These hand pies which are most definitely and excruciatingly an eye sore to look at, are but a small glimpse of the unspeakable contentment I've been able to nurture and experience in the past week or so.
I'm not sure if my upbringing has something to do with it or if my congenital self-critical personality is fully to blame, or maybe it's both, but I've always been so hard on myself that it's become apparent to others around me. So tough, in fact, that pointing out the astonishing brilliance in others has proven to be a much easier task than seeing even the faintest trail of worth, talent, or beauty that is buried within myself. It feels cumbersome and almost artificial. Quite an exhausting process if I were to be completely honest. But lately, I've been surprised by the ability God has given me to fully embrace myself. There is a certain remarkable contentment that I can't quite put into words, a contentment that dwells somewhere in between...in between the comforting acknowledgement of where I am now and know myself to be, rather than where I think I should be.
My morning routine has been slow and full of life. Being a self-acclaimed morning person much to Sarah's, Alanna's, and husband's chagrin, I'm finally re-building a much needed habit to start mornings in solitude. The dreary morning light peeking through the cracks brings utter satisfaction, and I somehow feel like the world has stopped momentarily. It is like the picture perfect scenario that's been painted in my mind, of what I would imagine one feels like upon the waking hours somewhere in the country side of Italy. Thanks to the biological clock I've acquired as of late, I'm able to wake up slowly and peacefully. Immediately placing my thoughts on what is good and lovely, on what I know for a fact makes God smile from ear to ear, and it has never proven to be more rewarding.
On my last post I gave off the impression that my soul was heavy--and indeed it was heavy to some degree--but after building a habit of caring for myself spiritually upon the waking hours for roughly two to three weeks, I've come to terms with obtaining inner peace no matter the situation. They say that children are hyper sensitive to the emotions of adults and whether my new inner peace has anything to do with Selah's seemingly better behavior, or whether it is just me having an insurmountable amount of patience, one thing is sure. And it is the fact that I can embrace myself and every situation thrown at me just a tiny bit more than before.
The fact that I'm comparing myself less to elusive ideologies brings a sense of reassurance that indeed, "it is well with my soul". And here's where blueberry hand pies come in! Without a care that they're not nearly as aesthetically pleasing as a Hot Pocket straight out of the microwave, or that somebody out there reading this post might question my validity as a food blogger, I've decided to go ahead and share the recipe anyway. Who cares, right? After all, this recipe is good and I'm quite proud of it.
The flaws certainly show in the execution but really? Some days are just hard to squeeze in a recipe! For the pie crust method, I highly suggest refrigerating the dough for at least an hour and no less than that. Not following that step is kind of like not using eggs in an omelette, so to speak. The cold temperature of the ingredients in the prepared dough is what rends a pie with a crispy, flaky, yet tender quality. What also helps in my opinion--and just now, much to my delight, this simple method has been validated by Lily's wonderful recipe which I wasn't even aware of until right before I typed this post--is to add sour cream to the dough.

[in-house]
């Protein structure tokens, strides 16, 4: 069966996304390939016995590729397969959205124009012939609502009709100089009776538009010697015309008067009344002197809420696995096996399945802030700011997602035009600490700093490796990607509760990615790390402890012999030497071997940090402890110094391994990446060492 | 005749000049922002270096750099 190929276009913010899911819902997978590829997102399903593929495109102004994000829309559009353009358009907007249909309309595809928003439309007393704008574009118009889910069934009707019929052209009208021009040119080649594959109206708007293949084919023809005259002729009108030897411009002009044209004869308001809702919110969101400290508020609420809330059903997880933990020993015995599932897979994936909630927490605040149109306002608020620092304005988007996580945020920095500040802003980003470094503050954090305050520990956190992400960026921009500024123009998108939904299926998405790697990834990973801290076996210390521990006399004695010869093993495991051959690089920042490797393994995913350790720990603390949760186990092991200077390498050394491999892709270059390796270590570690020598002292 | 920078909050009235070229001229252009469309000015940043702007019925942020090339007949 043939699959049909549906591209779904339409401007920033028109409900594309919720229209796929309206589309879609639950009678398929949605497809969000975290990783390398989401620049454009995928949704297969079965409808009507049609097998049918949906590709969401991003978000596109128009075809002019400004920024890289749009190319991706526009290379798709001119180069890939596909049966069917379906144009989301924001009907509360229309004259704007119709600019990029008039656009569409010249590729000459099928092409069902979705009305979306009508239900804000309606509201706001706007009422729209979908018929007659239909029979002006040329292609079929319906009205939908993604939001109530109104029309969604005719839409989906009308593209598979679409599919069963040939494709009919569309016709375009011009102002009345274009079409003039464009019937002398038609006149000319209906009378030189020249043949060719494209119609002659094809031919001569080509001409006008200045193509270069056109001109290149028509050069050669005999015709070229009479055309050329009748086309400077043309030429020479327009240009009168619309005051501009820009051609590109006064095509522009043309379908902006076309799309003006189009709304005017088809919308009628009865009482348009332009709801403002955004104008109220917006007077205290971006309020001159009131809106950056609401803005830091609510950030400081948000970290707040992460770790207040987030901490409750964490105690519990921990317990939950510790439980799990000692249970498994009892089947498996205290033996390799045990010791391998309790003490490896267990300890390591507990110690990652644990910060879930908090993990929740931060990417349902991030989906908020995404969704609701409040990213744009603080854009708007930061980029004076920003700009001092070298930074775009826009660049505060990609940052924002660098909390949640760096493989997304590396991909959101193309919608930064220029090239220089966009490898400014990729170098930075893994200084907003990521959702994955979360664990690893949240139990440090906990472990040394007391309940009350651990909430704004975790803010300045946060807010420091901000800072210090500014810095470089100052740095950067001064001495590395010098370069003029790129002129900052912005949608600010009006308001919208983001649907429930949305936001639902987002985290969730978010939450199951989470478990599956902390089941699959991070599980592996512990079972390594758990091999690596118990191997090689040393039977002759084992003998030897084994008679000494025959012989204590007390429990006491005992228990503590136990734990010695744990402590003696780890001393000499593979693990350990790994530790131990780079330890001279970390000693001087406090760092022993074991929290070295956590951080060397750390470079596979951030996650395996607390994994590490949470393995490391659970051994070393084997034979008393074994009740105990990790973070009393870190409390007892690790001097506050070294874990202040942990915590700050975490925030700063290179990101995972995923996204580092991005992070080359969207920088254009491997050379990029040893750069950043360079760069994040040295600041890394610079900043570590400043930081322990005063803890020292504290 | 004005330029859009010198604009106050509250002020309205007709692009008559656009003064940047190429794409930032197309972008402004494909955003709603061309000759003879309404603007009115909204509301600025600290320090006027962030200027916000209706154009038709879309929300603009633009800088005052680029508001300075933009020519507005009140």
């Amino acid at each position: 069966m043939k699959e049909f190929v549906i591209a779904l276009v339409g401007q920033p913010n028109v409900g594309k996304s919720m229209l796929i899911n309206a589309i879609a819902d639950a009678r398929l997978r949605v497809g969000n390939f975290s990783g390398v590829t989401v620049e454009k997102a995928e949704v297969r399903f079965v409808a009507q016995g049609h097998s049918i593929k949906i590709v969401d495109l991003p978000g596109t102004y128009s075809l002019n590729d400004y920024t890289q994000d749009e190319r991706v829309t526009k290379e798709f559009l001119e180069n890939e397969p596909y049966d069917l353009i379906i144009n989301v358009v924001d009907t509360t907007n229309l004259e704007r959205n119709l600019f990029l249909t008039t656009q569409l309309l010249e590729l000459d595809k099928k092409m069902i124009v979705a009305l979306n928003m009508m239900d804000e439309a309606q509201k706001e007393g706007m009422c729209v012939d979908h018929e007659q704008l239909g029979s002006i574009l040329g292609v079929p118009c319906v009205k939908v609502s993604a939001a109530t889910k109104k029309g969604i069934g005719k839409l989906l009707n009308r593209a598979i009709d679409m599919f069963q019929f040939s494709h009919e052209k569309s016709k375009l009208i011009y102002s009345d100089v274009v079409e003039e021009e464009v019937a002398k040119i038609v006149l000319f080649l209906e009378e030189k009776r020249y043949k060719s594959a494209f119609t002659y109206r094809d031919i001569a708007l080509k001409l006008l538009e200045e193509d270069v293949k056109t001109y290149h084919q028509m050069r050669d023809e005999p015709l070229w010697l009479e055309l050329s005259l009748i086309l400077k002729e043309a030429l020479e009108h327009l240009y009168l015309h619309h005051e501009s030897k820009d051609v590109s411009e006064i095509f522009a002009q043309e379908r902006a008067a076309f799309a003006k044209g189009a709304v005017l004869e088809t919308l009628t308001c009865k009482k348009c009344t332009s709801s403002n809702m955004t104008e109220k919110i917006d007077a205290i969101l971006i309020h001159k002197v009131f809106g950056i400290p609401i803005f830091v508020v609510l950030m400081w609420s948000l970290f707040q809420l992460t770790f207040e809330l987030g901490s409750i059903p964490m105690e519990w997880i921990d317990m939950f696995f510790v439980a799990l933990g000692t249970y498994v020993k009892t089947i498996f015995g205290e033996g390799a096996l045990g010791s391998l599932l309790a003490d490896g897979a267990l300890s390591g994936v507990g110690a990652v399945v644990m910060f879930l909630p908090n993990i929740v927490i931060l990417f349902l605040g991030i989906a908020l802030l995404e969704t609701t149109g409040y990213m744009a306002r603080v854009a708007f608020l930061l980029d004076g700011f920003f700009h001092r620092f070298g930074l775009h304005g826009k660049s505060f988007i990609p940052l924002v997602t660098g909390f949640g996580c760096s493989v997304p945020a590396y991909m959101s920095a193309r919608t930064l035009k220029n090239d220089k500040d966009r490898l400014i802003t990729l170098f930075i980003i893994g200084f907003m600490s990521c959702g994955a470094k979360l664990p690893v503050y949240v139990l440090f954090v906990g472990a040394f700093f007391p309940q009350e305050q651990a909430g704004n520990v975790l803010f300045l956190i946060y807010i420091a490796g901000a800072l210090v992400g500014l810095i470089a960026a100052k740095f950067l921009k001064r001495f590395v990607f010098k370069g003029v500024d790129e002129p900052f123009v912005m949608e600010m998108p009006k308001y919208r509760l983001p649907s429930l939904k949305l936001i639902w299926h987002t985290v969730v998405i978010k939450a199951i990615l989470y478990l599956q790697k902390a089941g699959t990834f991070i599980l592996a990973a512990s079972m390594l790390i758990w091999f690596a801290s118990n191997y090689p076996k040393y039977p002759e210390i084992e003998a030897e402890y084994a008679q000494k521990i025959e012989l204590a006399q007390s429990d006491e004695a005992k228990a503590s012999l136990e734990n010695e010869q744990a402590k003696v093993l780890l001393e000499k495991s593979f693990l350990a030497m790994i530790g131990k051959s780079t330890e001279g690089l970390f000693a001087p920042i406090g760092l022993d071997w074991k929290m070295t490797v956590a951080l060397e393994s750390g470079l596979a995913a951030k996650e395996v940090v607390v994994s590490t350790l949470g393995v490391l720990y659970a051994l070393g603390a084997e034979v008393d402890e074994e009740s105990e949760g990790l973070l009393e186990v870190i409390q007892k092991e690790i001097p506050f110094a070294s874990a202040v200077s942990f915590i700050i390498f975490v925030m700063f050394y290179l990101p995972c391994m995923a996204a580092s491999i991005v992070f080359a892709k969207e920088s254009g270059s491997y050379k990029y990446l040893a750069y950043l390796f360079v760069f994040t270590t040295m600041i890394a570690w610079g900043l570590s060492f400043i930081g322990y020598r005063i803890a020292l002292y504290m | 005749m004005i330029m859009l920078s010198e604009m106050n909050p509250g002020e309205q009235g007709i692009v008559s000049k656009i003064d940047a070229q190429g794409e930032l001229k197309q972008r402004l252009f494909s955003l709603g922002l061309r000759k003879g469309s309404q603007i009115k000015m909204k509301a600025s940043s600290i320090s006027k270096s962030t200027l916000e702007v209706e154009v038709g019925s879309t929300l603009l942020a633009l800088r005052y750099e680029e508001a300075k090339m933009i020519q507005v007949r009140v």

The last suggestion I have for this recipe is to please make them prettier than I managed to of course, but to also try to fold in the sides downward so the hand pies look more boxy than fish-tailed like I "successfully"made them look. To do this, I recommend aiming for four hand pies instead of six. Simply roll out the dough into thicker and larger squares, fold all sides downward and tuck them underneath.
Blueberry Cheddar Hand Pies
Makes four || with help from Relish
Tools: large mixing bowl, cold flat surface (preferable than not-cold), box grater or pastry cutter, parchment paper, baking sheet, pastry brush for egg wash
Ingredients for pie crust
1 3/4 cups all-purpose flour
3/4 tsp salt
8 tbsp cold unsalted butter
3 tbsp full fat sour cream
2 tbsp ice water
Ingredients for filling
2 1/2 cups blueberries
1/3 cup granulated sugar
zest of 1 lemon
1 tbsp lemon juice
2 tbsp flour
1/3 cup shredded cheddar cheese
1/2 tsp vanilla extract
1 egg for egg wash
coarse sugar for sprinkling (optional)
Starting with the dough, make sure to keep all your non-dry ingredients cold. Mix flour and salt in a large mixing bowl. Grate butter into the mixture through a box grater on its largest setting. Add sour cream and water and use your hands to knead the dough into a uniform round shape. Make sure not to knead more than is needed though. This will help you get a crispy yet tender crust. Wrap the dough with plastic film and refrigerate for at least an hour.
Preheat the oven to 375 F. For the filling, gently toss all the ingredients except for the egg and sprinkling sugar in a large bowl. When the dough is ready to be used, lightly flour a cold flat surface and roll it out into a square that is roughly 11x11 inches. Cut out four squares and fill them with about 1/4-1/3 cup of the blueberry cheddar mixture.
Gingerly fold two opposing sides of the dough and pinch them together. Repeat with the remaining opposing sides so as to form a square type shape. Invert the hand pies with the seams facing downward and make a small slit at the top. Transfer them to a lined baking sheet. Scramble one egg and brush it over each hand pie, finishing it off with sprinkles of coarse sugar (optional). Bake for approximately 35-40 minutes, or until everything is slightly golden.